Within five minutes, Ron had set up a Facebook page. Becky had not even considered setting up a business, so when her husband asked her what she should name it, she had no idea. Ron had a name in mind, and just like that, Cookies on Demand was born. It was July 2010. In August, she took several dozen of her cookies to a class reunion. Two classmates approached her and asked to carry her product in their Montpelier stores. A relative took some cookies in to share with workers at Miller’s New Market, a local grocery store, and they also wanted her cookies at that business. By December 2010, Becky was selling an average of 500 dozen cookies per month. This was all done at home in her kitchen. She was still working full-time at the hospital, and was often baking as many as 125 dozen cookies per day.
Becky thought that business would slow down after the Christmas holiday, but business remained steady. She created the Jump Start bar, a high protein, high fiber health bar, in January 2011. In the first month, she sold 2000 of this product, all via Facebook and at Miller’s. She had never anticipated that sales would be so brisk, and she was making the Jump Start bars two to three times per day in addition to baking cookies. She was amazed that the cookies that she had been giving away for free for the last 23 years were cookies that people were actually willing to pay for.
Her most famous cookie was the pumpkin cookies. These were the ones that all the kids wanted. Little did she know that she was building a customer base for the future. Those same children who clamored for her cookies when they were youngsters were now adults, and they wanted to buy them for their own families. People were buying her cookies for every event imaginable; for families at the funeral homes for visitation, for visits to homes, for bridal and baby showers, for communions, for anniversary celebrations and birthdays, and even for weddings. Becky’s cookies were involved in every aspect of people’s lives.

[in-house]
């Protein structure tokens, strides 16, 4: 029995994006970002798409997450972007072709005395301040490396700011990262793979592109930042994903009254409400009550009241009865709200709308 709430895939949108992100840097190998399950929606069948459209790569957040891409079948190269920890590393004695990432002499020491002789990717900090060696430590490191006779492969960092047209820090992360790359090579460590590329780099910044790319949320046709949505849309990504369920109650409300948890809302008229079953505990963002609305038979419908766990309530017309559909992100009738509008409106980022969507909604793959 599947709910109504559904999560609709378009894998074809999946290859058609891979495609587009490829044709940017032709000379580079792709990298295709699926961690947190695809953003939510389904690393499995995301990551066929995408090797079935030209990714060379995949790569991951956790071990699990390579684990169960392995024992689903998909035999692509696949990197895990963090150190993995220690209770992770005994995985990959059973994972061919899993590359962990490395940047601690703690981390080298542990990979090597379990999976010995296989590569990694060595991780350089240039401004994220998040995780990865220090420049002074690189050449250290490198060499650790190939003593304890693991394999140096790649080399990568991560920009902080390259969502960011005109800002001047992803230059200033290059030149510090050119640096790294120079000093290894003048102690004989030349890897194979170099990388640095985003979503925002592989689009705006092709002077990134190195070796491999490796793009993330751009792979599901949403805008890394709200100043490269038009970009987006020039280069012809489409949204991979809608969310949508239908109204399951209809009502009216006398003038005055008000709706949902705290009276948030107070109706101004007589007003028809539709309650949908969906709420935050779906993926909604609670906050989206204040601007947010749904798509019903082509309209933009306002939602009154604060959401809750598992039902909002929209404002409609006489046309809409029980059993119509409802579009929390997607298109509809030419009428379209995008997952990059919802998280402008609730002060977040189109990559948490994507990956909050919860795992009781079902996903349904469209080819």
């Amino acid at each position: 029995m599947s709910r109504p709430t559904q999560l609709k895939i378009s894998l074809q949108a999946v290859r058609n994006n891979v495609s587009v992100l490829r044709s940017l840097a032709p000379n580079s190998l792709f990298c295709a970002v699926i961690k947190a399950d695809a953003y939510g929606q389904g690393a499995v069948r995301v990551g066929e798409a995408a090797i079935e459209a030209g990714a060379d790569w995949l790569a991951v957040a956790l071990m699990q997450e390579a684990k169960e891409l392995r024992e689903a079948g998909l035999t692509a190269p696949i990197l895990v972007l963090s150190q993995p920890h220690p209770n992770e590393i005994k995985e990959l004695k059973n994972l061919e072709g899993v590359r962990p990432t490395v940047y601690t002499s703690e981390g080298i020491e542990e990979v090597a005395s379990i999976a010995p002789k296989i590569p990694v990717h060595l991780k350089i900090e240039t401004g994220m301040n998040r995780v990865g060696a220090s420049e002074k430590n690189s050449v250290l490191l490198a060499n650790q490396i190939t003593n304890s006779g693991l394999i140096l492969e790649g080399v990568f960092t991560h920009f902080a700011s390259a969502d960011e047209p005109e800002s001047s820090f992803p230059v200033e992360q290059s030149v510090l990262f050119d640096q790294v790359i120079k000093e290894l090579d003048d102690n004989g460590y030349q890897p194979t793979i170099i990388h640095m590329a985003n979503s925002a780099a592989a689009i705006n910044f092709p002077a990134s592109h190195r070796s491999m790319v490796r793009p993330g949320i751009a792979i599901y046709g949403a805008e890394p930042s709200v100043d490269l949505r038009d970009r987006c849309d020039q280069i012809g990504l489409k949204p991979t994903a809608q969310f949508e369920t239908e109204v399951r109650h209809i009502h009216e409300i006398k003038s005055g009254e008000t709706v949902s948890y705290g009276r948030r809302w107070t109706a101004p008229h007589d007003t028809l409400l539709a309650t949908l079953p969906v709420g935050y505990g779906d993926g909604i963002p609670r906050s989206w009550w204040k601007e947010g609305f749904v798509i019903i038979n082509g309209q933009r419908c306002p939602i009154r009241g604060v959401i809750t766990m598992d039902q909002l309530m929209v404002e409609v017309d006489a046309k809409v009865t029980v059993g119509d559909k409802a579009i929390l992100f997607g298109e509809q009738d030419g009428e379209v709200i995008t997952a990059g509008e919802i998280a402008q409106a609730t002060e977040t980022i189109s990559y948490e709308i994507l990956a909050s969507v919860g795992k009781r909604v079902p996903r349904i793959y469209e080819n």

Ron had returned to work November 2010. The cookie business continued to thrive. By February 2011, Becky was still working full-time. She was now baking 1200 dozen cookies per month, one dozen at a time. She baked from the moment she got home until bedtime. On Valentine’s weekend, orders poured in, and she needed to bake 403 dozen. That weekend, she barely left her kitchen, baking around the clock. Much to her chagrin, she found that her oven had a 12 hour timer, and it shut itself off after the long day of baking. She would have to wait 45 minutes to an hour before she could turn her oven back on again. This delayed the process, but she still needed to fill her last order of 50 dozen cookies for First Federal Bank. Two other businesses had also ordered 50 – 65 dozen each. Despite all the difficulties, she was able to complete the order with eleven minutes to spare, though she had been in “panic mode.”
This experience led to Becky’s decision to either purchase a commercial oven or stop making cookies. She realized that she could not continue to handle the volume of orders and continue to work full-time, so she resigned her hospital job in October 2011. A week later, a member of the community approached Becky and Ron about renting a building in downtown Montpelier. They had heard rumors that she was searching to move her business to Bryan, Ohio, and the Montpelier Chamber of Commerce really wanted her to remain in town. This was not the case at all, and Becky had not considered moving her business out of her home before this point. They were first shown a small building and felt that it was worth the price of the rent, but it was too small to accommodate the size of the necessary baking equipment. They learned that the former Farmer’s and Merchant’s Bank building was available.